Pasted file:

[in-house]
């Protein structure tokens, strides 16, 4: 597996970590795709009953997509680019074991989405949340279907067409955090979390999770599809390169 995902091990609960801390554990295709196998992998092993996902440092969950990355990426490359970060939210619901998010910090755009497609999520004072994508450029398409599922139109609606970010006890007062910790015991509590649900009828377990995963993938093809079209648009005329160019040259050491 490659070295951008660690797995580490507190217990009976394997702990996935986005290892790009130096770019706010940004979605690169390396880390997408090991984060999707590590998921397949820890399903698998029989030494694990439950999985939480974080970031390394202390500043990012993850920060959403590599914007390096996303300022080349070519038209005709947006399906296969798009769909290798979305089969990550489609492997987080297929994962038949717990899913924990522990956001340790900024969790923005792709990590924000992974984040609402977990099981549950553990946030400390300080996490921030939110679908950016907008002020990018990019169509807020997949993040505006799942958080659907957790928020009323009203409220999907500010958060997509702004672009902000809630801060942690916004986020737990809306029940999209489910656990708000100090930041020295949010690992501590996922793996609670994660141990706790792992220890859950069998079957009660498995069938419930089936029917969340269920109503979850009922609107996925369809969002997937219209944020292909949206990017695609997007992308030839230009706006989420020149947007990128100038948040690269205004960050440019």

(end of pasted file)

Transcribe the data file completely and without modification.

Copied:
[in-house]
């Protein structure tokens, strides 16, 4: 597996970590795709009953997509680019074991989405949340279907067409955090979390999770599809390169 995902091990609960801390554990295709196998992998092993996902440092969950990355990426490359970060939210619901998010910090755009497609999520004072994508450029398409599922139109609606970010006890007062910790015991509590649900009828377990995963993938093809079209648009005329160019040259050491 490659070295951008660690797995580490507190217990009976394997702990996935986005290892790009130096770019706010940004979605690169390396880390997408090991984060999707590590998921397949820890399903698998029989030494694990439950999985939480974080970031390394202390500043990012993850920060959403590599914007390096996303300022080349070519038209005709947006399906296969798009769909290798979305089969990550489609492997987080297929994962038949717990899913924990522990956001340790900024969790923005792709990590924000992974984040609402977990099981549950553990946030400390300080996490921030939110679908950016907008002020990018990019169509807020997949993040505006799942958080659907957790928020009323009203409220999907500010958060997509702004672009902000809630801060942690916004986020737990809306029940999209489910656990708000100090930041020295949010690992501590996922793996609670994660141990706790792992220890859950069998079957009660498995069938419930089936029917969340269920109503979850009922609107996925369809969002997937219209944020292909949206990017695609997007992308030839230009706006989420020149947007990128100038948040690269205004960050440019």